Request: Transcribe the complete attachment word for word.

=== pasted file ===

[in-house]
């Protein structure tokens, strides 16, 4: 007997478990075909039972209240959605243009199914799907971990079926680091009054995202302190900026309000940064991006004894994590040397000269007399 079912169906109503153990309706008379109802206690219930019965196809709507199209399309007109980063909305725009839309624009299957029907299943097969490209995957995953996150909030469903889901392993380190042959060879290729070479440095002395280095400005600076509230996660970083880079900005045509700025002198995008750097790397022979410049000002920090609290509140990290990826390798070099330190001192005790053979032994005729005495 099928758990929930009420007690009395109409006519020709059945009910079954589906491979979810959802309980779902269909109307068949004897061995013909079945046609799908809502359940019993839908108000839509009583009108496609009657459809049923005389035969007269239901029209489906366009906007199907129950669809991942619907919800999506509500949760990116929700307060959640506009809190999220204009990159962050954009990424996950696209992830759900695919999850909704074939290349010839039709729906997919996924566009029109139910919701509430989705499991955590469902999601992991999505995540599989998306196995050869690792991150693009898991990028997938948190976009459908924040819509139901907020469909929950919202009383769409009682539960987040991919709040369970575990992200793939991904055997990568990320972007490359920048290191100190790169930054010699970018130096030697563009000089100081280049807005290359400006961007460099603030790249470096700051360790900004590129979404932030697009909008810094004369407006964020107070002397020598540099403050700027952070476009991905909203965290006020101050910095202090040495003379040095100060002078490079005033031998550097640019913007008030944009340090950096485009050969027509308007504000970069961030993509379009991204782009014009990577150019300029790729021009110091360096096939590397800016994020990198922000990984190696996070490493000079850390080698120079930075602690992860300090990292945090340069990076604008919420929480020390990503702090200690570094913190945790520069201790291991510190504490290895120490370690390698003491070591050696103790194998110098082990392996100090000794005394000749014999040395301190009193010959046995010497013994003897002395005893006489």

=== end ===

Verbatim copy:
[in-house]
């Protein structure tokens, strides 16, 4: 007997478990075909039972209240959605243009199914799907971990079926680091009054995202302190900026309000940064991006004894994590040397000269007399 079912169906109503153990309706008379109802206690219930019965196809709507199209399309007109980063909305725009839309624009299957029907299943097969490209995957995953996150909030469903889901392993380190042959060879290729070479440095002395280095400005600076509230996660970083880079900005045509700025002198995008750097790397022979410049000002920090609290509140990290990826390798070099330190001192005790053979032994005729005495 099928758990929930009420007690009395109409006519020709059945009910079954589906491979979810959802309980779902269909109307068949004897061995013909079945046609799908809502359940019993839908108000839509009583009108496609009657459809049923005389035969007269239901029209489906366009906007199907129950669809991942619907919800999506509500949760990116929700307060959640506009809190999220204009990159962050954009990424996950696209992830759900695919999850909704074939290349010839039709729906997919996924566009029109139910919701509430989705499991955590469902999601992991999505995540599989998306196995050869690792991150693009898991990028997938948190976009459908924040819509139901907020469909929950919202009383769409009682539960987040991919709040369970575990992200793939991904055997990568990320972007490359920048290191100190790169930054010699970018130096030697563009000089100081280049807005290359400006961007460099603030790249470096700051360790900004590129979404932030697009909008810094004369407006964020107070002397020598540099403050700027952070476009991905909203965290006020101050910095202090040495003379040095100060002078490079005033031998550097640019913007008030944009340090950096485009050969027509308007504000970069961030993509379009991204782009014009990577150019300029790729021009110091360096096939590397800016994020990198922000990984190696996070490493000079850390080698120079930075602690992860300090990292945090340069990076604008919420929480020390990503702090200690570094913190945790520069201790291991510190504490290895120490370690390698003491070591050696103790194998110098082990392996100090000794005394000749014999040395301190009193010959046995010497013994003897002395005893006489």